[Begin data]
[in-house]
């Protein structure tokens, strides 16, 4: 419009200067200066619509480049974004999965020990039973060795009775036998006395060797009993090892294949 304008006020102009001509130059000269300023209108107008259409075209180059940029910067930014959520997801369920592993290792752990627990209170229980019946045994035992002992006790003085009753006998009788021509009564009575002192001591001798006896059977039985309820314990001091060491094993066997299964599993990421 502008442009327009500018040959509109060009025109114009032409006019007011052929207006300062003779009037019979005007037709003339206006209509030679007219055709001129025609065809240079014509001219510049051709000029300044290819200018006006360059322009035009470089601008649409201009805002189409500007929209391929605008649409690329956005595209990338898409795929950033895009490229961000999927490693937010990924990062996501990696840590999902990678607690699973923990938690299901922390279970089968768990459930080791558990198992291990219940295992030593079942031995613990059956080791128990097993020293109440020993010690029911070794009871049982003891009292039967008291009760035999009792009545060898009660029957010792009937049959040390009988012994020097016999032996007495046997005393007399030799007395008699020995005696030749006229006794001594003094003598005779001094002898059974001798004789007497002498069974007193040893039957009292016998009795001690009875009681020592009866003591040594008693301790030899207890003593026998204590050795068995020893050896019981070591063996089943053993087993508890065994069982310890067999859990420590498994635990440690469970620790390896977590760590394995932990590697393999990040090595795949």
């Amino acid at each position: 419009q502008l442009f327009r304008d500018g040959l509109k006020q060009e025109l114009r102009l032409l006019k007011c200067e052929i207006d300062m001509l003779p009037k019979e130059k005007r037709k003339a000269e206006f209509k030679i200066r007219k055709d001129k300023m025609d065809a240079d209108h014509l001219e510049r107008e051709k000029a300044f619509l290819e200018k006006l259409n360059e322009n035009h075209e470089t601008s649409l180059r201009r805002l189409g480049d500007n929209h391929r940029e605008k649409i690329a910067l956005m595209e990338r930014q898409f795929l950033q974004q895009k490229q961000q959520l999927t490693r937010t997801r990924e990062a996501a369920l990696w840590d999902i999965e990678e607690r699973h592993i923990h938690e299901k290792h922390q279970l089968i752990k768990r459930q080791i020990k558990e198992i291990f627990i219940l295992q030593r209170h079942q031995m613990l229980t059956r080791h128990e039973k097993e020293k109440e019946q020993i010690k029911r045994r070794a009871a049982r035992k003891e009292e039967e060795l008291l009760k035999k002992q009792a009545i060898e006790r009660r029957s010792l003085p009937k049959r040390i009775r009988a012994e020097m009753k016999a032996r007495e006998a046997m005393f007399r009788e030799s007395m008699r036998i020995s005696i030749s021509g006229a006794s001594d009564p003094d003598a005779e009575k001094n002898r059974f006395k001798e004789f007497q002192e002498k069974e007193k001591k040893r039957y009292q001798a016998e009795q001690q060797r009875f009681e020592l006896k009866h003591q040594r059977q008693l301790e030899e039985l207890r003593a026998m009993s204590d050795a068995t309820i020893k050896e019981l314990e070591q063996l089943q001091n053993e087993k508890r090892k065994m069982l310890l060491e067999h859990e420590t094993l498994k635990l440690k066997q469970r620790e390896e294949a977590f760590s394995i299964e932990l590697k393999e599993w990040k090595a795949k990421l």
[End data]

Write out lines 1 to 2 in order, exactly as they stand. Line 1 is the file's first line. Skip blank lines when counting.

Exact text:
[in-house]
């Protein structure tokens, strides 16, 4: 419009200067200066619509480049974004999965020990039973060795009775036998006395060797009993090892294949 304008006020102009001509130059000269300023209108107008259409075209180059940029910067930014959520997801369920592993290792752990627990209170229980019946045994035992002992006790003085009753006998009788021509009564009575002192001591001798006896059977039985309820314990001091060491094993066997299964599993990421 502008442009327009500018040959509109060009025109114009032409006019007011052929207006300062003779009037019979005007037709003339206006209509030679007219055709001129025609065809240079014509001219510049051709000029300044290819200018006006360059322009035009470089601008649409201009805002189409500007929209391929605008649409690329956005595209990338898409795929950033895009490229961000999927490693937010990924990062996501990696840590999902990678607690699973923990938690299901922390279970089968768990459930080791558990198992291990219940295992030593079942031995613990059956080791128990097993020293109440020993010690029911070794009871049982003891009292039967008291009760035999009792009545060898009660029957010792009937049959040390009988012994020097016999032996007495046997005393007399030799007395008699020995005696030749006229006794001594003094003598005779001094002898059974001798004789007497002498069974007193040893039957009292016998009795001690009875009681020592009866003591040594008693301790030899207890003593026998204590050795068995020893050896019981070591063996089943053993087993508890065994069982310890067999859990420590498994635990440690469970620790390896977590760590394995932990590697393999990040090595795949």